I'm going to rant on about sad things for a bit. If you don't want to deal with it, don't read it. I totally understand. I wouldn't write it if I didn't need to get it out.
It's been a rough couple of days for me. Friday in particular was hard. A technician who worked for our office died on Thursday night. We got the news on Friday morning. He was working on a project for another company at the time (field archaeologists are rarely permanently on staff anywhere - they hop from project to project). An accidental death. He was 26. He had a girlfriend he had been living with for something like 4 years. She had worked for us too.
Nobody here got much work done on Friday. When something like this happens -- so young, so sudden, so random -- you spend a lot of time trying to convincing yourself that it's true and real.
And it seems like it's been happening a lot lately. Nearly everyone I know has lost someone in the past six months.
We spent time on Friday calling co-workers and friends, letting everyone know. The archaeological field is small, family-like. I came back from lunch and had my hand on the phone to call a good friend who used to work here to tell her about our co-worker. Picture this for a second: my left fingers are touching the receiver and I realize that I've received an email. I click on the email with my right hand. It was from my aunt and the subject said "sad news."
Let's talk about the glories and dangers of email for a second. One of the great things about email is that you can fire off a quick one line note to let someone know you were thinking about them. It's nothing to a phone call or a letter, perhaps, but phone calls and letters take time and we're all busy folks these days. It's easy to forget about those things once you finally get home after a long day and then there is dinner to make and dishes to do, etc. In email etiquette, it's perfectly okay to send these random little thoughts off to friends and loved ones.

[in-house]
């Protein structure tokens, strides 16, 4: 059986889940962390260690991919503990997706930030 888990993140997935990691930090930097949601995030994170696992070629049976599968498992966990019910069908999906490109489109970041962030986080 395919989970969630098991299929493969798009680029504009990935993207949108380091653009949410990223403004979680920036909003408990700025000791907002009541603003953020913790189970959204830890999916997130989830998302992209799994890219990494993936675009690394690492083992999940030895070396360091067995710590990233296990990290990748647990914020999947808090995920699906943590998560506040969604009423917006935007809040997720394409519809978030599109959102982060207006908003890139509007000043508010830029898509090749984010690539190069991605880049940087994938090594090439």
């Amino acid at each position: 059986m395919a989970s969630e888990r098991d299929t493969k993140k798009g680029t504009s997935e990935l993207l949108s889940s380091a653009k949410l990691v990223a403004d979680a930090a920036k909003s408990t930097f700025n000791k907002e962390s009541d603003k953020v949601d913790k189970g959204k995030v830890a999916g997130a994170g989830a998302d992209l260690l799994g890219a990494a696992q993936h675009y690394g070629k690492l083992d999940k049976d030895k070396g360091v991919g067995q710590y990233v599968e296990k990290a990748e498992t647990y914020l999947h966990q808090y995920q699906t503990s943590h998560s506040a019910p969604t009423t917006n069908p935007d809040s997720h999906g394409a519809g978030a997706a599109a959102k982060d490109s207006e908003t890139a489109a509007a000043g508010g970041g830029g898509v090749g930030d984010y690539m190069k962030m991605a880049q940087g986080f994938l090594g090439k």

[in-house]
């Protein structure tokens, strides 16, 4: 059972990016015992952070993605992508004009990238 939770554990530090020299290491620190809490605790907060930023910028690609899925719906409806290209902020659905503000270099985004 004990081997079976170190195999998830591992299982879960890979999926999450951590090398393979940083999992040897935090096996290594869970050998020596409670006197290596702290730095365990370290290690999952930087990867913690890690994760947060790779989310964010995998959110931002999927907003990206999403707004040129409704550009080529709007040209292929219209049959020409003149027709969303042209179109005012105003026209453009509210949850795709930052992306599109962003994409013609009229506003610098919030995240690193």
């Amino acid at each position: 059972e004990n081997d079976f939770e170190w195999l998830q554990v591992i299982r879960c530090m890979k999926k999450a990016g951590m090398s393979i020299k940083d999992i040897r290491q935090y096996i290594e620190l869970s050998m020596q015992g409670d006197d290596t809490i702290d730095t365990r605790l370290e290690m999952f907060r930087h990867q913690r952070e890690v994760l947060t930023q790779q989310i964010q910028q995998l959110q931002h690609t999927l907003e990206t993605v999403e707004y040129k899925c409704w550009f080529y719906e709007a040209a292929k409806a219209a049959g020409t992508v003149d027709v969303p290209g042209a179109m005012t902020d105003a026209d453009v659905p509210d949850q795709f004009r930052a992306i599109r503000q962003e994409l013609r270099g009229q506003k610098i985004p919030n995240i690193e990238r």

Email etiquette, you say? Oh, yes. There is email etiquette. A few simple guidelines:
- Don't type emails in capital letters. This is akin to shouting.
- Use proper punctuation in email. You're not in a chat room. Spell your words.
- Short, three-sentence emails that say "I love you" or "I miss you" are okay.
- Short, three-sentence emails that say "By the way, your uncle just died" aren't so okay.
So there it was. A three-line bomb dropped into my work email account, waiting to explode in my face when I got back from lunch. My great uncle John died. My hand fell away from the receiver.
My great uncle John was super cool. My grandparents on that side of my family died before I was three years old; I have no distinct memories of them. Uncle John and Aunt Kitty have always been my surrogate grandparents.
I remember one visit with Uncle John and Aunt Kitty back when I was in high school. Uncle John took me aside and said, "Well, Shannon. I was getting so sick of seeing this "www" whatever everywhere and not knowing what it meant or anything about it. So you know what I decided to do?" I was ready for something like write a letter to editor about how rude that is. Uncle John was probably 80 years old at this point and so far as I know he had never touched a computer is his life. But no.
"I went down to the senior center and I took computer classes. Now I can type letters. I have an email account. I surf the web and I have bookmarks of all the places I like to go. And, Shannon, I've made a decision. I never want a computer."
"Why is that, Uncle John?"
"Because I'd be on it all the time."
That's how cool my Uncle John was. I will miss him dearly.
Since we lost my grandmother last year, deaths of acquaintances, friends, and family have been hitting me hard. We never did have a funeral for Grandma and I feel like every time I lose someone else, I lose her all over again. Of course, how often should you really have to lose people? Why is that happening so often lately? Is it just me or is it happening to you too?
And here I am, crying at my desk again. My co-workers are going to commit me.